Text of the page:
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For a number of years I've used Object Role Modeling to design and validate my database schema designs. (The appurtenant software products have been variously named Visiomodeler, Infomodeler, Visual Studio Enterprise Architect ORM Studio, etc.)

It's the only truly conceptual database modeling tool I've ever found to be at all useful; in fact, it's one of few conceptual modeling tools of any kind that I have found useful for actually designing real working software artifacts.

But it now seems to be a fading methodology. Does anyone else remember it, consider it useful, still use it? Note: google for Infomodeler and you can still find a Microsoft link to download a working but unsupported distribution for Windows.

Update with some more references I've come across:

Scott Ambler - Agile Modeling

Scot Becker - Building a Better Data Model

Wikipedia seems to be updating regularly.

Sourceforge has a plugin for Visual Studio.

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11 Answers 11

up vote 7 down vote accepted

While ORM certainly lacks the popularity of UML or ER, there are some recent and ongoing developments in ORM(2) that might ensure you that it is not a fading methodology :

Some Academic Workshops:

Disclaimer: I am an ex STARLab employee and know the people who started Collibra.

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@Ruben, you might want to edit to say NORMA also does VS2008, and perhaps to include the link. –  John Saunders Jul 4 '09 at 13:53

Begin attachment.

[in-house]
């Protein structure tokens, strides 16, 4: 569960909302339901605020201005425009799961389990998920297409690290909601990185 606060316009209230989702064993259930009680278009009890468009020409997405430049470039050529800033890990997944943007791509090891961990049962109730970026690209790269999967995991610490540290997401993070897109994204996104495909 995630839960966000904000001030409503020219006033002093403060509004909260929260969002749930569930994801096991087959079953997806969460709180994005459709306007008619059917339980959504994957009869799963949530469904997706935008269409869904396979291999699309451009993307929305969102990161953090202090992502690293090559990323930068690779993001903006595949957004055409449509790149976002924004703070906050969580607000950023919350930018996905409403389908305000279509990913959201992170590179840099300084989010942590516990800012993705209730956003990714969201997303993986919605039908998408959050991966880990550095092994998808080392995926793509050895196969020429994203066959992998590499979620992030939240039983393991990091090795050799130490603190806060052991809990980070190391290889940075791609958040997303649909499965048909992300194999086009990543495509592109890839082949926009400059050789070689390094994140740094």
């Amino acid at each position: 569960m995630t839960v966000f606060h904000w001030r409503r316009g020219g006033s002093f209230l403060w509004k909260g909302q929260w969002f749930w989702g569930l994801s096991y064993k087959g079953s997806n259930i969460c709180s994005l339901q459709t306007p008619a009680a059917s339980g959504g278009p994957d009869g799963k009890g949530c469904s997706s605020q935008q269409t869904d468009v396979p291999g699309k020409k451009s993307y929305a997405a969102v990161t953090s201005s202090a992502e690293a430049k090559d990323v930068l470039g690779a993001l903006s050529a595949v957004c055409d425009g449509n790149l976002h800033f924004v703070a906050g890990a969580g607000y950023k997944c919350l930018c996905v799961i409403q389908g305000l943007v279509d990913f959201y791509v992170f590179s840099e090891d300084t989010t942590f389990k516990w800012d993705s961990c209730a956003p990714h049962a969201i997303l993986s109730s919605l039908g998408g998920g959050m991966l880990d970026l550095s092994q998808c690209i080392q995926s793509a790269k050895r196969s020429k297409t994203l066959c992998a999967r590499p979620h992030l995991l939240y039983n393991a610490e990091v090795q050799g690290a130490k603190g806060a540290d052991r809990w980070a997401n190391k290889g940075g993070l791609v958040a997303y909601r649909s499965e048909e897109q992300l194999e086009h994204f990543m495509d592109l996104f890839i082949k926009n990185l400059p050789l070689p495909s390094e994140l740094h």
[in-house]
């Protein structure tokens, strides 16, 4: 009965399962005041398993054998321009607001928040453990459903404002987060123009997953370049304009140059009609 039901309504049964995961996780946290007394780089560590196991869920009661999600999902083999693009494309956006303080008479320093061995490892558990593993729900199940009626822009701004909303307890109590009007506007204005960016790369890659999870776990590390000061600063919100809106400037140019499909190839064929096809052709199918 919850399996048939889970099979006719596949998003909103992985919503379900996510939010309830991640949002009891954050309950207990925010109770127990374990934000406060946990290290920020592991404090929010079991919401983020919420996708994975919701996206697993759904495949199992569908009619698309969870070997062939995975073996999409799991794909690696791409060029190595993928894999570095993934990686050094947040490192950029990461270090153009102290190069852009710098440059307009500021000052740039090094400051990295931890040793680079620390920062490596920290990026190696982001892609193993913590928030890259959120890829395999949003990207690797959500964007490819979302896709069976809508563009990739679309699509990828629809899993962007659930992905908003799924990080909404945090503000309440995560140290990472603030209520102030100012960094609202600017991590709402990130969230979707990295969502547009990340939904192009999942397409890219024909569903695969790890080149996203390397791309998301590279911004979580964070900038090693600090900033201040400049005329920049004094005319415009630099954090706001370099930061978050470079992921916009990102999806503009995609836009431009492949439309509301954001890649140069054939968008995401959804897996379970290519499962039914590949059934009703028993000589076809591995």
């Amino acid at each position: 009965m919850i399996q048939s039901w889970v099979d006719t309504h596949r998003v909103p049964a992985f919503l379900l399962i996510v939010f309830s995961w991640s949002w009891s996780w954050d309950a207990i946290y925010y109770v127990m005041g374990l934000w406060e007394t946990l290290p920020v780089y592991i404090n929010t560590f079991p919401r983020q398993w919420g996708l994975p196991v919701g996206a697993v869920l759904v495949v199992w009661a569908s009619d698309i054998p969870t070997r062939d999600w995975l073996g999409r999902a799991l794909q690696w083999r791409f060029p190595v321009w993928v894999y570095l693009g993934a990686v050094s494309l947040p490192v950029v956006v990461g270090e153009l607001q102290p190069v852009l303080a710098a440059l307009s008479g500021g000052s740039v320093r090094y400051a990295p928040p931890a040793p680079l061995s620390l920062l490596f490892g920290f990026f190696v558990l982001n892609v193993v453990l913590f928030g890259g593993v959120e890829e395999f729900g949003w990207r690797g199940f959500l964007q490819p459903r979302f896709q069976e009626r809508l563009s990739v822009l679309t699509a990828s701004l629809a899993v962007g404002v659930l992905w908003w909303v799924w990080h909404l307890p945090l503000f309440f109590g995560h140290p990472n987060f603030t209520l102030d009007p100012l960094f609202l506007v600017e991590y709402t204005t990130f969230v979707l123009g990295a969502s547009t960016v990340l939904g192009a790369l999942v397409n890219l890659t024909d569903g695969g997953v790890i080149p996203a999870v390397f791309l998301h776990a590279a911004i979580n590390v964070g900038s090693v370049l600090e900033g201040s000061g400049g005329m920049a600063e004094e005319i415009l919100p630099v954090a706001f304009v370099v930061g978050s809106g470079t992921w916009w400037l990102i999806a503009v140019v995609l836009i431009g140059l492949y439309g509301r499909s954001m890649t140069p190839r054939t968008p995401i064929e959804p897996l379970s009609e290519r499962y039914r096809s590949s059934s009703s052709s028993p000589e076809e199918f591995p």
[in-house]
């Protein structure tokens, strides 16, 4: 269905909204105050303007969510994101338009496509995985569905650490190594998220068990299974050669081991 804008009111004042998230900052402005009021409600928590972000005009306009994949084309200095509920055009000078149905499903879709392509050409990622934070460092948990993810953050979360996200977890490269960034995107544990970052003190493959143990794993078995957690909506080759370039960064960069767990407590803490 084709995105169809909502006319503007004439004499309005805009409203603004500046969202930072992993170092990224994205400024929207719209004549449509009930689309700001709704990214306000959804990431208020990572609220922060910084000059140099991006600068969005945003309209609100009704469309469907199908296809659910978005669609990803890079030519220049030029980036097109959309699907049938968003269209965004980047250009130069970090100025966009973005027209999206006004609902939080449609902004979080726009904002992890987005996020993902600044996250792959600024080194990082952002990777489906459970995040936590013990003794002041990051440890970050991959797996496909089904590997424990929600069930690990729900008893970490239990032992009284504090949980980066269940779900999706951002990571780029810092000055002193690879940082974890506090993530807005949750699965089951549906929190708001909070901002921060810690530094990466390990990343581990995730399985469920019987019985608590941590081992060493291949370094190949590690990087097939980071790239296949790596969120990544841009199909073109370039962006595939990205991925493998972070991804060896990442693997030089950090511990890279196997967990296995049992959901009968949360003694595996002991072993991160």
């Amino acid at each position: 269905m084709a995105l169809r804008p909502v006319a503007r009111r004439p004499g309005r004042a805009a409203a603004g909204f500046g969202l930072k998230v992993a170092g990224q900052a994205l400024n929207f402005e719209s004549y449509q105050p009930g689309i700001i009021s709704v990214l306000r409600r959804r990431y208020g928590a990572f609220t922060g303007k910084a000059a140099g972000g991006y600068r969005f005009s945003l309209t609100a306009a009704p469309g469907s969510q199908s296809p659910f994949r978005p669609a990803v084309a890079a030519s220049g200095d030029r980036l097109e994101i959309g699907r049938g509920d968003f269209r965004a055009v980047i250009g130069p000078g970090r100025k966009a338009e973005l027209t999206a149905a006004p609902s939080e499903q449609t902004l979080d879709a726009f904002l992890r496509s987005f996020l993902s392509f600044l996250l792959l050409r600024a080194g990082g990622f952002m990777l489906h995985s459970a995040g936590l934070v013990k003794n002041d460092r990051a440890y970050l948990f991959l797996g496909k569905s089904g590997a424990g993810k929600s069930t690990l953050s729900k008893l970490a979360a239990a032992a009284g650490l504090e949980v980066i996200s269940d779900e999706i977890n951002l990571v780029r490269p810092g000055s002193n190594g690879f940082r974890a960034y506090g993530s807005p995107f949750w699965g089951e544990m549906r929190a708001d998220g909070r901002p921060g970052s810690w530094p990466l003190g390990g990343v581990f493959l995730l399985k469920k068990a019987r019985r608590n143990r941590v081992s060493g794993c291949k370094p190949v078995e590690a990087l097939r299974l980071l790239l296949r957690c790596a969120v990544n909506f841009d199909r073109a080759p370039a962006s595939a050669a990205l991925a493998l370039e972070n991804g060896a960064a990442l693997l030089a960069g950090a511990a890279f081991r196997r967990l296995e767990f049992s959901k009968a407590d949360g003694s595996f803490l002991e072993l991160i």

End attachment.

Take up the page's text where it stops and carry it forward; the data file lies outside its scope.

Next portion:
ORM is certainly NOT a "fading methodology".

The website www.ormfoundation.org contains up-to-date information on ORM. You can download the latest realest of the ORM2 tool NORMA together with ORM2 tutorials.

The ORM Foundation website has an active forum that is monitored and frequently visited by Dr Terry Halpin (who formalised ORM) and Matt Curland (Chief architect of NORMA)

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Yes, I see. Excellent! An ORM database modeling tool that installs in VS2005 or 2008. Just loaded it - the powerpoint Tutorial is nice. –  dkretz Feb 8 '09 at 2:54

Gordon Everest, a professor at the University of Minnesota, teaches a class on ORM. It's called Advanced Database Design. He uses half a semester to teach the underlying assumptions of relational database's and what the limitations are. He then uses the second half of the semester to explain why ORM is better and to teach you how to use/think in ORM. He used the Visio for Enterprise Architects in the past but has moved on to using NORMA.

The class is getting harder to keep running as students in the program dwindle, but it is still alive and recommended by everyone who has taken the course.

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Oh man, old question, but I just have to say that I love ORM! Having had a chance to work with Terry Halpin and contribute to NORMA was one of the best CS related experiences I've had. I don't think it's fading at all, it's just not as publicized of a modeling language. I know that ORM is popular in parts of Europe, and of course Australia. Hopefully some day it'll be the de-facto modeling language around the world, it's certainly capable, and the power of a tool like NORMA, that enforces normalization is incredible.

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Unfortunately Visiomodeler doesn't run at all on Windows 7. I was an early beta user of Infomodeler and both with it and its successors turned data modelling into a pleasure both for myself and my clients.